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If you’ve strolled through the clothing sections of a Los Angeles superstore in the past week, then it’s possible that you’ve seen a strange new item on sale. Across the city, the street artist known as Plastic Jesus has planted child-sized bulletproof vests in the displays of popular back-to-school shopping destinations like Target and Macy’s.
“WAKE THE FUCK UP,” remarked the artist in an email correspondence with Hyperallergic. “We all have the power in us to change society and make the world a better place. It’s no one else’s responsibility, only yours.”
Plastic Jesus is probably best-known for his exceptional trolling of President Donald Trump in Hollywood back in July 2016. It was then that Plastic Jesus constructed a tiny concrete wall around Trump’s star on Hollywood’s Walk of Fame, which quickly became a site of public defacement after the reality television host’s win in the presidential election. Just two weeks ago, the city of West Hollywood unanimously voted to remove Trump’s star from the Walk of Fame. (The decision ultimately lies in the hands of the Los Angeles City Council and the Hollywood Chamber of Commerce, who reportedly have no plans to remove it anytime soon.)
The guerrilla artist’s latest stunt comments on America’s fraught relationship between consumerism, apathy, and the weapons industry. In 2017, there were 65 incidents of gunfire on school grounds according to the non-profit, Everytown for Gun Safety Support Fund. There have been 56 incidents of gun violence in 2018.
In June, Plastic Jesus positioned a small cage of stuffed animals near Donald Trump’s star as a reference to the president’s policy of holding the children of immigrations indefinitely in detention centers around the nation. Previously, the artist also gained notice for a golden Harvey Weinstein Statue he placed on Hollywood Boulevard during the Oscars.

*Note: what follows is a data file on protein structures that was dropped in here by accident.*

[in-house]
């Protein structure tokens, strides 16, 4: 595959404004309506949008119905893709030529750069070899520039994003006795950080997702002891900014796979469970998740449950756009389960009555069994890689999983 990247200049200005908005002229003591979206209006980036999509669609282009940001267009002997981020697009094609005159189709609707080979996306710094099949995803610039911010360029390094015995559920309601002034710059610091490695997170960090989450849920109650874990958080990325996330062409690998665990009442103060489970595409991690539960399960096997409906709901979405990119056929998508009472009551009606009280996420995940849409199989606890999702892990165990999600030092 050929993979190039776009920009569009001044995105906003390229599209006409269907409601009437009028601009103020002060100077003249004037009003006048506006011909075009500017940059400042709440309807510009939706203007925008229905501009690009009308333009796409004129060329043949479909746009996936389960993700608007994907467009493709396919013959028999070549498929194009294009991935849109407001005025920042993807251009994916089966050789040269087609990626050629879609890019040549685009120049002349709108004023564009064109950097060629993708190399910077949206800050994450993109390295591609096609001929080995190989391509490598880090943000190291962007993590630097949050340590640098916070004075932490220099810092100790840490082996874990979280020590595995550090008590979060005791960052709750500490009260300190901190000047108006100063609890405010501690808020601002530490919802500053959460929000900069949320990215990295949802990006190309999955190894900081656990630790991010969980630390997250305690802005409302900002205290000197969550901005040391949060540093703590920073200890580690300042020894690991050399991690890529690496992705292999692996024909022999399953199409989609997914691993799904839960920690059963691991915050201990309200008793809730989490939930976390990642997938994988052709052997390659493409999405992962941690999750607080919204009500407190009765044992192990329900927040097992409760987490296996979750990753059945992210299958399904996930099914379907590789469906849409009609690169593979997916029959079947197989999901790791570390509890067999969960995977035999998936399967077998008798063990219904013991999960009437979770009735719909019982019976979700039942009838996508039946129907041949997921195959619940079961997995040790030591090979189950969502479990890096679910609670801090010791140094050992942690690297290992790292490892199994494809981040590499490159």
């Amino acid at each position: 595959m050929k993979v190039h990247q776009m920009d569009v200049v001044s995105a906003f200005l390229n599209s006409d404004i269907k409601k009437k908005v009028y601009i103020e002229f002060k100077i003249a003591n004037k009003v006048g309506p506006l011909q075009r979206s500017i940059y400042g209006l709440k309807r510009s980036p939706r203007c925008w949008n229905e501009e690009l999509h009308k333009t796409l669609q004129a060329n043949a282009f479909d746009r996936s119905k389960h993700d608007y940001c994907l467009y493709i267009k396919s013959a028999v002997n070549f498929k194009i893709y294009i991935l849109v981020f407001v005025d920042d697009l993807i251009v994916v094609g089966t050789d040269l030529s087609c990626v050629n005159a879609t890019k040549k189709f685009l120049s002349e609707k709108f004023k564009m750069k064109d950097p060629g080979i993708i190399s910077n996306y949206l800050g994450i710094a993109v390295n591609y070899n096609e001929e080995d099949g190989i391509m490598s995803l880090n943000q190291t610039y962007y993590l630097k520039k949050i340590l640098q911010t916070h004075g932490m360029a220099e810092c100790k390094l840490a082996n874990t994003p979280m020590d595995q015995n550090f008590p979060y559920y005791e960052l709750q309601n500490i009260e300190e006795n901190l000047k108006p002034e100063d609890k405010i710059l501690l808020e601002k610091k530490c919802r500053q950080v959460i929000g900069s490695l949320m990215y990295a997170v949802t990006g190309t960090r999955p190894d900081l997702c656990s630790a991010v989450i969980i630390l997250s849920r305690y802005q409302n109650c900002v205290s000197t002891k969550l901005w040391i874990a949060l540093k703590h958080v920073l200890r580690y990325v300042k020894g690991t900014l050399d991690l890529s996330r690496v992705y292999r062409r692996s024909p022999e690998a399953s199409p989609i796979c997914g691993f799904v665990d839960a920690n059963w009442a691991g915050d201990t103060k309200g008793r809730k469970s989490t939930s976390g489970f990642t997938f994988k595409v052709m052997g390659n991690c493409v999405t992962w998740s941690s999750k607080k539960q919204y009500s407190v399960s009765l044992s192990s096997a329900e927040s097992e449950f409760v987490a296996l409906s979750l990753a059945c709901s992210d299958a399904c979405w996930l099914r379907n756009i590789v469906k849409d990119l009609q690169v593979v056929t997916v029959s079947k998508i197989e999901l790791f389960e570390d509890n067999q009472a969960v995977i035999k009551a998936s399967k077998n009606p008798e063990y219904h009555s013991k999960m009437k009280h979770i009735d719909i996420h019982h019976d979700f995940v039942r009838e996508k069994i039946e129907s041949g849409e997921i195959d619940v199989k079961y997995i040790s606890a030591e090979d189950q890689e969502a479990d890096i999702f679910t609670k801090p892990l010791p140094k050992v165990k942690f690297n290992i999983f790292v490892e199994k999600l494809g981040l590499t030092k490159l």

The sales pitch on the tags of Plastic Jesus’ bulletproof vests reads: “No More Need for Thoughts and Prayers — Let your child know how much you love them — Money Back Gaurantee — Don’t let your child be the next victim.”
“All my installations try to bring some amusement, but also carry a deeper meaning which I hope people will consider,” the artist told Hyperallergic. “If this then helps act as a catalyst, then who knows where change may come from.”
He added: “We all have the power in us to change society and make the world a better place. It’s no one else’s responsibility, only ours.”
The University of Virginia researchers wrote that the data “provides compelling evidence that these symbols are associated with hate.”
We are waiting for spectacle and when the quotidian, yet incongruous actions occur I wonder whether there is any real payoff coming.
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This week, addressing a transphobic comedy special on Netflix, the story behind KKK hoods, cultural identity fraud, an anti-Semitic take on modern art, and more.